VULNERABILITY: THE REFUGEE CRISIS

When the refugee crisis began to unfold and take precedence in the media, the first thing that came to my mind was that this is a group of extremely vulnerable people to be trafficked, whether for sex or labor. According to UNHCR, an unprecedented 65.3 million people around the world have been forced from home. Among them are nearly 21.3 million refugees, over half of whom are under the age of 18. There are also 10 million stateless people who have been denied a nationality and access to basic rights such as education, healthcare, employment and freedom of movement. And nearly 34,000 people are forcibly displaced every day as a result of conflict or persecution.

The trauma that results from war, persecution, fleeing, and the tragedies that happen along the way are leaving people wounded with deep pain and little means for help. And the instability that displacement brings often leads to desperation. These things combined make these individuals extremely vulnerable. They are simply trying to survive, but what we’re seeing instead are thousands of missing children, women who are being sold into sexual slavery, and men that are being forced into hard labor.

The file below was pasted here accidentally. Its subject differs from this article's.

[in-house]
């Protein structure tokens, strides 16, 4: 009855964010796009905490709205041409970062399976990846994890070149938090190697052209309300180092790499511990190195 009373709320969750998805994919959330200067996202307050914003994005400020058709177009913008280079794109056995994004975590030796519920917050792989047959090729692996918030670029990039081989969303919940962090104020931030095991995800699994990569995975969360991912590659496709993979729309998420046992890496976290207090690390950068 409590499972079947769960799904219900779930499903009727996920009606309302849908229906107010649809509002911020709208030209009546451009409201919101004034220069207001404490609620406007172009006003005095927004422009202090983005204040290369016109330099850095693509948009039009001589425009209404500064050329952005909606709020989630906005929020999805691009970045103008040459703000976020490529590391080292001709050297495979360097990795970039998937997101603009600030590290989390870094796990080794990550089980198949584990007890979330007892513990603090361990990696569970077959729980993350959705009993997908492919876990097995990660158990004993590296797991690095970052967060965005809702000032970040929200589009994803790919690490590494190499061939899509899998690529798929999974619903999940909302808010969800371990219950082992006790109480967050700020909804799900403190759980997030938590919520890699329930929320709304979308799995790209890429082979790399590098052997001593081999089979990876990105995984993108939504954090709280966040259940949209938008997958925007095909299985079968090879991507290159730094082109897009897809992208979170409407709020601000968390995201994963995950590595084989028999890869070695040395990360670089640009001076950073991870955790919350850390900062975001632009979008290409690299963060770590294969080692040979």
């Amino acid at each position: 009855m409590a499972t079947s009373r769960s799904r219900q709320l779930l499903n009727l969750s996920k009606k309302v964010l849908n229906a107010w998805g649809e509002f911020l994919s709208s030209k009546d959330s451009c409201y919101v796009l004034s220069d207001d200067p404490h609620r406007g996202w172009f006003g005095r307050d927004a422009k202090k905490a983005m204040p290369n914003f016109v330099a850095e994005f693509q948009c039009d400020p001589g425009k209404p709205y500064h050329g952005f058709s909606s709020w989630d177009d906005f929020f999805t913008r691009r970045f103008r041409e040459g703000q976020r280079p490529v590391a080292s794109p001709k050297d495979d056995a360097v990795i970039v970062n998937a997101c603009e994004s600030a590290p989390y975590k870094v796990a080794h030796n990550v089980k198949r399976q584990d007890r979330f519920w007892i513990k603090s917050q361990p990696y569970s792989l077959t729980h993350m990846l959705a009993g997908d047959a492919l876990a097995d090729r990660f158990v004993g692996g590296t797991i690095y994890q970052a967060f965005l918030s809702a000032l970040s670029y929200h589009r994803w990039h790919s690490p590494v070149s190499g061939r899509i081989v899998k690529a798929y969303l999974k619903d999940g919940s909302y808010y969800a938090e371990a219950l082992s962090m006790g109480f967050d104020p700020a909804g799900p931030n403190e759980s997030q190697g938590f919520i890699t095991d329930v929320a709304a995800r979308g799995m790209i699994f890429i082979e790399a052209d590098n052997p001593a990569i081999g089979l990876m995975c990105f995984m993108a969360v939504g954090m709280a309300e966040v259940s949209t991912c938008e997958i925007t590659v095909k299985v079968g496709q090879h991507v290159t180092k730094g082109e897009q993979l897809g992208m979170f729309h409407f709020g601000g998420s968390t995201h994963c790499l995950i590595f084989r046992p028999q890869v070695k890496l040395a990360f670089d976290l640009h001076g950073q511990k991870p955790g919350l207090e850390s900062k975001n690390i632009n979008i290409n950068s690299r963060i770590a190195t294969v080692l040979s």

Those on the front lines of this crisis can only offer so many services or a certain level of care before a person is moved to the next step in the resettlement process. The need for deep care and healing  is ever-present, but the transient nature of their lives makes it very difficult to receive it. 

While the world has fought over whether or not to allow these individuals into their countries, it’s left them exposed with no real security or covering. As things continue to progress and the numbers continue to rise, we must find permanent solutions for these individuals. They need a wide variety of services, but more than anything, their value and dignity needs to be reinstated. They need people who are committed to their healing and will walk with them as they recount the traumas and horrors they’ve faced. If a permanent placement is not found, they will continue to be an easy target for exploitation. With human trafficking being the fastest growing crime in the world, we cannot afford to make it easy for these criminal syndicates to source human beings. We must fight to protect the innocent lives of millions - who have already faced great adversity - from becoming another life swept away in the name of exploitation for commercial gain.